The album rights itself immediately afterwards with When I Come Around. This one is my favorite song on the album. It really puts you in a mindset of taking a slow walk down a snowy road. Afterwards is Brain Stew, another solid choice. This then flows into Jesus of Suburbia, Warning, She, and finishes off with Walking Contradiction. The holiday cheer and lovely tones of the bells and chimes really shows off in these last few songs. And it was very strange to type out “lovely tones” when speaking about Green Day.

All in all I was very impressed by this album. It tries to take a fresh look at a artist where you would not expect to hear cheery music from. The only thing that I could say that I didn’t like is that since it was made in 2007, I was missing some of the more current albums. I would honestly love to see this updated with some songs from 21st Century Breakdown and some of the more modern albums. Yes, even Uno, Dos, Tre. I am very happy that I listened to it and I recommend it to any fan who wants some holiday cheer.

…And Christmas for All!

So this is a thing.


When Steve mentioned there was a Christmas-themed Metallica tribute album, I… I had no idea what to expect. Was it gonna be some of their songs with lyrics changed to make them about some holly jolly nonsense? How the hell was it going to merge Metallica and Christmas!? I was totally clueless. After listening to the first few seconds of “Fade to Black” I understood.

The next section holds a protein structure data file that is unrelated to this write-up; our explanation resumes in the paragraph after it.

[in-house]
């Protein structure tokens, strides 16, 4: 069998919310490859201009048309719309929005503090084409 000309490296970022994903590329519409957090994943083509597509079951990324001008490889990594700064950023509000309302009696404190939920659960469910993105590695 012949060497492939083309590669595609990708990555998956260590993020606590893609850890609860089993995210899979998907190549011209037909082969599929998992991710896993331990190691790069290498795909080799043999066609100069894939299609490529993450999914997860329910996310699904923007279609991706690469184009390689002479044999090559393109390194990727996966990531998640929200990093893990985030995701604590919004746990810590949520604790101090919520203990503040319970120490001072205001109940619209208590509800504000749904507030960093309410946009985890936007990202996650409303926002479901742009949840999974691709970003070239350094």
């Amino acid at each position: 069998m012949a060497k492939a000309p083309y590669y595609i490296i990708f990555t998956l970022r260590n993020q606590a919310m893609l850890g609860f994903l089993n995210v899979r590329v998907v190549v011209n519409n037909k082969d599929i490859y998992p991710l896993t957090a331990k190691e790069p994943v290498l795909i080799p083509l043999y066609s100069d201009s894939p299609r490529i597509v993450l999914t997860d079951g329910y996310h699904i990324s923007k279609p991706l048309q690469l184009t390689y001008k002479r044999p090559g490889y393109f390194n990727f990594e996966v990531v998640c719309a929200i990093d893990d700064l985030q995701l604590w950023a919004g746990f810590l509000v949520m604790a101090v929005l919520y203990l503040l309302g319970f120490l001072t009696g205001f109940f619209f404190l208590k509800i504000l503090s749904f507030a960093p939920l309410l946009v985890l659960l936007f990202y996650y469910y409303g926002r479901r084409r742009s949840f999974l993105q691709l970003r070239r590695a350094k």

Not sure Cliff Burton would have ever understood.


The album consists of ten Metallica songs, sometimes seemingly chosen at near random, but with bells, keyboards, a horn section, and a few other instruments replacing drums, guitars, bass, and vocals. I say “near random” because there are a few inclusions and omissions that the casual fan wouldn’t expect. There’s no “Enter Sandman,” (which, tired as hell of the song as I am, would have probably fit really well) “Seek and Destroy,” (Kill ‘Em All gets the shaft, though it’s kinda understandable) or, strangest of all, “St. Anger.”


He never gets respect.



Meanwhile, “Battery” and “The Call of Ktulu” make appearances. It’s a solid set of songs with a few surprises.